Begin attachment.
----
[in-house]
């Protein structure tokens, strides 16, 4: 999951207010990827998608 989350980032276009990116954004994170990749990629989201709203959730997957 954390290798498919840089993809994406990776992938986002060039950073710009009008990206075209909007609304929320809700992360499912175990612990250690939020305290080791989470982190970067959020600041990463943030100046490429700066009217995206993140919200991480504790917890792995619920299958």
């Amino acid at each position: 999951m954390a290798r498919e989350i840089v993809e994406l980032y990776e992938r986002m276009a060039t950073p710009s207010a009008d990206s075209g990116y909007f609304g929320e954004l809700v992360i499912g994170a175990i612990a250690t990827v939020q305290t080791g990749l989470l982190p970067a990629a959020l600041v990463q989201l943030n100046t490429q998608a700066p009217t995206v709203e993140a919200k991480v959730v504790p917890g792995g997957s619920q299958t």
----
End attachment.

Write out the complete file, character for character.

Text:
[in-house]
């Protein structure tokens, strides 16, 4: 999951207010990827998608 989350980032276009990116954004994170990749990629989201709203959730997957 954390290798498919840089993809994406990776992938986002060039950073710009009008990206075209909007609304929320809700992360499912175990612990250690939020305290080791989470982190970067959020600041990463943030100046490429700066009217995206993140919200991480504790917890792995619920299958």
């Amino acid at each position: 999951m954390a290798r498919e989350i840089v993809e994406l980032y990776e992938r986002m276009a060039t950073p710009s207010a009008d990206s075209g990116y909007f609304g929320e954004l809700v992360i499912g994170a175990i612990a250690t990827v939020q305290t080791g990749l989470l982190p970067a990629a959020l600041v990463q989201l943030n100046t490429q998608a700066p009217t995206v709203e993140a919200k991480v959730v504790p917890g792995g997957s619920q299958t």